Here’s a brief timeline of how I came to be who I am right now.
Online Poker: Seeing the Matrix For The First Time
When I turned 18, I deposited $100 in an online poker account after having played with friends in high school. I devoured a few books on limit poker and hit the ground running.
I started to win. I quit limit poker and switched to no-limit texas holdem. After a while, I realized that playing poker was just having a job with an abnormally high hourly rate, so I got into both coaching and investing in poker players.
Fortunately, I was able to fund my schooling and some travel post-graduation. This experience opened my eyes to a world outside of the accounting job I was slated to pick up post-graduation, and I’ve been on an interesting ride ever since.
When I came back to the states, I decided to continue playing poker until early 2010. Eventually, I saw the writing on the wall with poker legislation and decided that it just wasn’t the way I wanted to spend my time anymore.
However, I didn’t have anything else to turn to, so I spent 2010 exploring a myriad of hobbies and professions:
- I spent a month and a half surfing for 4-5 hours a day.
- I wanted to see what life would be like if you lived opposite to everyone else, so I purposefully slept in the day and lived at night for two weeks. Most of this time was spent pursuing night photography and light painting.
- I spent a month playing drums for 6-8 hours a day.
- I began studying to become a real estate agent, then quit when I realized it was not even close to what I wanted to do with my life.
While it was fun to pursue whatever interests I had at the time, after a while I learned that devoting myself to my hobbies 100% wasn’t the best way to go about living. I wanted to do something else that had more personal meaning, as well as the potential to actually help people other than myself.
The First Business
Since I knew a good amount about the web, I began offering web design services. I closed my first client without actually having built a website of that scale before, but it didn’t really matter — I learned how to do it. This went well, and I began doing websites for small businesses, professionals, and nonprofits.
I had to learn the same lesson twice, though. Designing websites was a non-recurring revenue business where I was doing all the work myself. To solve this, I began offering online marketing for my clients and expanded outside of the local space, doing marketing consulting for a number of software startups via my boutique agency, Supreme Strategies.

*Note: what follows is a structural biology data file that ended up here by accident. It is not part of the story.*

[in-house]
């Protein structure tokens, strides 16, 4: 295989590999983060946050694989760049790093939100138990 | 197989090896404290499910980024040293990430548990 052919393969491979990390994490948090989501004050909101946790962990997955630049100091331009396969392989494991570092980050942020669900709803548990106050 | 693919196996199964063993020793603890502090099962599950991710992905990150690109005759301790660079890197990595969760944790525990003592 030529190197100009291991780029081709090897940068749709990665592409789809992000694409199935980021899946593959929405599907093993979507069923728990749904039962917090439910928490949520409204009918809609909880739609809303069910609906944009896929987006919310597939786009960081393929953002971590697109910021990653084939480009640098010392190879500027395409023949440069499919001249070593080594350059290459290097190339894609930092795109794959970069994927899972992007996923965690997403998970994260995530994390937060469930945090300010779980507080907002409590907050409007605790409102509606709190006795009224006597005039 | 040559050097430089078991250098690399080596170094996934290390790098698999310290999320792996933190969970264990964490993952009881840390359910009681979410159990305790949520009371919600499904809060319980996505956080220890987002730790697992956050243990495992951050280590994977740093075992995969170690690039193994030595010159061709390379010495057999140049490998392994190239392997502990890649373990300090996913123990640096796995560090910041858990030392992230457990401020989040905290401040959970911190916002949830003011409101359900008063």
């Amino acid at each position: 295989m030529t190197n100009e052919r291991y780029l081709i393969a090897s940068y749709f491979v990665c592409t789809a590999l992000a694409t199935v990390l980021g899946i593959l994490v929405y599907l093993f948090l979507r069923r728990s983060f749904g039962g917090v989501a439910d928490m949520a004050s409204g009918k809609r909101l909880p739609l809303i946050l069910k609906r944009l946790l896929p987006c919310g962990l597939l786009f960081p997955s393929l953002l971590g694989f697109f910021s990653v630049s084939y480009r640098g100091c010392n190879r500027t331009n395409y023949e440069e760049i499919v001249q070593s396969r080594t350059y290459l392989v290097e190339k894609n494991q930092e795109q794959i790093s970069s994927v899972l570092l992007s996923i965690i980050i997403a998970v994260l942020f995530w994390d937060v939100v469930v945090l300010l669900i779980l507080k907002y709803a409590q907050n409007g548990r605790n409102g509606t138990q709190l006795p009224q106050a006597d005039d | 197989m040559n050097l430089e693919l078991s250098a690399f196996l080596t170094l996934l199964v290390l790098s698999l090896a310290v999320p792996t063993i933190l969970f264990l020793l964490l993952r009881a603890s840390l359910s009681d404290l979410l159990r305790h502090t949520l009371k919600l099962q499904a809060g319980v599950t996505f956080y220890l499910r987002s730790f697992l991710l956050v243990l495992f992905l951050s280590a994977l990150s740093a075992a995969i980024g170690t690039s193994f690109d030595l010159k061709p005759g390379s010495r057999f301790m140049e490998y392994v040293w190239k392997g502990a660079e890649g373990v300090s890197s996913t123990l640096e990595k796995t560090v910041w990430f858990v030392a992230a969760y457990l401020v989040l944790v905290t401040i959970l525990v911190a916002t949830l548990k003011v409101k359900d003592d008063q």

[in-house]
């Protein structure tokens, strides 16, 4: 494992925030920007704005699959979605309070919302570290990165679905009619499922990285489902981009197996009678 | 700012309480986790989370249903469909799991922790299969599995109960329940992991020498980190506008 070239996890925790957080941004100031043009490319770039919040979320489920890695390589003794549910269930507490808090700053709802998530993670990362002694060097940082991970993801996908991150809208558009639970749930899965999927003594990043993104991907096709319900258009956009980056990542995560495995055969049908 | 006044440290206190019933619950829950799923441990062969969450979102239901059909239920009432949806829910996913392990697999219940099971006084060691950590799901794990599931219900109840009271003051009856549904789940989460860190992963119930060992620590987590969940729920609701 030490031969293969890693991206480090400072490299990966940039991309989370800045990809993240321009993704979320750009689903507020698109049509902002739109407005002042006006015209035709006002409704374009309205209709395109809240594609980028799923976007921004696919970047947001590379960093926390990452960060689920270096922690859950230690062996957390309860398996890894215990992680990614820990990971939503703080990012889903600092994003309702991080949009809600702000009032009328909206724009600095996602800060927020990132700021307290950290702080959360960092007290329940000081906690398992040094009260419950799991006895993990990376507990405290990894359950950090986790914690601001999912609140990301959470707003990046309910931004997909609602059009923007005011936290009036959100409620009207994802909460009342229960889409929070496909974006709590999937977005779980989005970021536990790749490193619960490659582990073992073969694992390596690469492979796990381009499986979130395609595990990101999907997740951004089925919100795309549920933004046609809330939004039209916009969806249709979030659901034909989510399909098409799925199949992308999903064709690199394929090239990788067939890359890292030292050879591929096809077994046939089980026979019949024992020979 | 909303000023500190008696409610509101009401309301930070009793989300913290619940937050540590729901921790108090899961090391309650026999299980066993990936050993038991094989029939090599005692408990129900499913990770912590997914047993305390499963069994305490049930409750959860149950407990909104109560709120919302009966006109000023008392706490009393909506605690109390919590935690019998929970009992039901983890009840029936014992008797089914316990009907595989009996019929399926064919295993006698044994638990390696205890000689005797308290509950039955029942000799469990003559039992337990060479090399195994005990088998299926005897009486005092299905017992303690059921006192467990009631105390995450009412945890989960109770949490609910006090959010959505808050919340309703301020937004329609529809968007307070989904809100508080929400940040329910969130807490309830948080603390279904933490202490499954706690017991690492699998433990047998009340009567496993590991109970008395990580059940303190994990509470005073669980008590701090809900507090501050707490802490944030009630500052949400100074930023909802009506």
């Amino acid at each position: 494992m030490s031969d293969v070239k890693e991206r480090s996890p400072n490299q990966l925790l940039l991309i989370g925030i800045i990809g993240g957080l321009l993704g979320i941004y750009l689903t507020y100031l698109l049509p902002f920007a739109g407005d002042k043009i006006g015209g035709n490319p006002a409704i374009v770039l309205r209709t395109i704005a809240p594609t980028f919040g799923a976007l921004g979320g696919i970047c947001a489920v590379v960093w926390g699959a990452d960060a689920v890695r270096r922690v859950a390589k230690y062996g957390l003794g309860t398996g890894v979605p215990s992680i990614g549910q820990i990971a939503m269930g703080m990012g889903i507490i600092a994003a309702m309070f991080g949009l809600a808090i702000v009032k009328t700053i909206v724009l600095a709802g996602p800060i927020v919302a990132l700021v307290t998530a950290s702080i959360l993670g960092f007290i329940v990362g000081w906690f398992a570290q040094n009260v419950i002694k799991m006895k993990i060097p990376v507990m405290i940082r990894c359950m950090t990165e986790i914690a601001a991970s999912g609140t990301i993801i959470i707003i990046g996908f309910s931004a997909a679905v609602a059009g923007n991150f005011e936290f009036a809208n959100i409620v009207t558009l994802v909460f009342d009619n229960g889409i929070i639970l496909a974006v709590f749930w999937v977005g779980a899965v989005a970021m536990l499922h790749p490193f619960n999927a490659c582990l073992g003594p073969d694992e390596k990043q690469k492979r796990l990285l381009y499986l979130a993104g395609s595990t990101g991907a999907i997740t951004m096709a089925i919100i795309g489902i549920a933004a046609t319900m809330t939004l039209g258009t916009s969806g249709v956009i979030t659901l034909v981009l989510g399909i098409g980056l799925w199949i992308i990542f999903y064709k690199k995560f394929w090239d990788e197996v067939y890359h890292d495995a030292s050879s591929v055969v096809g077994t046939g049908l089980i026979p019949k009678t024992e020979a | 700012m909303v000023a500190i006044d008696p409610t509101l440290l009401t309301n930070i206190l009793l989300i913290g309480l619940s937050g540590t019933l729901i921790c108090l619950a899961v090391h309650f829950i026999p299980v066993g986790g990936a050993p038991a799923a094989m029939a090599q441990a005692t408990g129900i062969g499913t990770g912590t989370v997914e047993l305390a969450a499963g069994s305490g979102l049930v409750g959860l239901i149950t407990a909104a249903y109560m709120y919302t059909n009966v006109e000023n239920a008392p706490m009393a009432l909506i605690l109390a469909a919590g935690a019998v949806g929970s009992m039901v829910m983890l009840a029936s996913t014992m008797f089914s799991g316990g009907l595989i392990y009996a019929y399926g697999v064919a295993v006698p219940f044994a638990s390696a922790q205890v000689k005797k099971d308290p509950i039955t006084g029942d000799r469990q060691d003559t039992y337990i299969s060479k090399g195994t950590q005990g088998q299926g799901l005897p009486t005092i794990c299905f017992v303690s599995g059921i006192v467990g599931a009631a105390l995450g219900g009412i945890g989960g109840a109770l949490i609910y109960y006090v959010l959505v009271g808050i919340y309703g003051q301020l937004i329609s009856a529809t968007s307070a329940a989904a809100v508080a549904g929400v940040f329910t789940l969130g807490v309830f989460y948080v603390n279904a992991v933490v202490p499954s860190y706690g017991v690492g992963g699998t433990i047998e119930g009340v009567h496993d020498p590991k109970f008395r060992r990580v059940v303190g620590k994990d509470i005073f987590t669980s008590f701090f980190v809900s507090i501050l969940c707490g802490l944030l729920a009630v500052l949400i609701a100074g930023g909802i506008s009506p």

Building off of the skills I learned helping clients perform better online and mixing in my love of gardening and growing plants, I started a local company called Espiritu Microgreens. This business was a direct response to spending so much time on the computer moving bits and bytes around for money.
For about a year, I grew and sold high-end microgreens to some of San Diego’s finest restaurants. I shut this down because I wanted to travel, and building that business required me to be in the same place to succeed.
The Startup Dream
Through a consulting project, I met a fantastic developer and we formed a fast friendship. We rustled up some investment, and we started a company called GreatMate.
The idea behind GreatMate was simple: technology has done a great job at getting people from single -> not single, but not a great job at getting people from OK relationship -> great relationship.
GreatMate was your personal relationship manager. You gave it a bit of information about your partner (significant dates, interests, musical tastes, etc.) and it spit back out hyper-unique gift ideas, date ideas, and reminders.
We got a few iterations of our MVP out and weren’t able to get enough traction with the app before running out of funds and failing to secure more. There are a whole host of reasons that GreatMate failed, most of which stem from the “you don’t know what you don’t know” concept.
Startup Dream, Round Two
After GreatMate failed, I was hired at my friend Zach Obront’s budding startup, Book in a Box. I gave an absolutely atrocious interview to him and Tucker Max, Zach’s cofounder. Despite this, I was hired as employee two at Book in a Box and would remain there for 18 months, helping the company grow by developing book marketing services, running book launches for our authors, and running marketing for Book in a Box itself.
My time at Book in a Box felt like a constant widening of my perspective as far as what it took to build a company, both from an idea perspective and an execution and strategy perspective. It was one of the most illuminating experiences of my business life, and I’m forever grateful to have been given the opportunity to work there.
I left Book in a Box at around 12 employees, right as my role was being split into 2-3 different hires. Staying would have required me to significantly narrow my role, and I was getting antsy and slowly losing interest in the work. It was the perfect example of it being “time to go” from both ends of the table.
I moved on and began pouring effort into a side project called Epic Gardening as I planned my next move. As I put more effort into the site, I realized how much I enjoyed it. It began to return more income, and I decided that I’d build it to the point where it matched my income from my previous job.
I’ve hit that goal, but don’t feel compelled to stop working on the site, so I’m still going at it.
Every so often, I invest in other websites, do some marketing consulting, or do some writing, but for the most part I’m working on scaling my gardening site to reach more people around the world.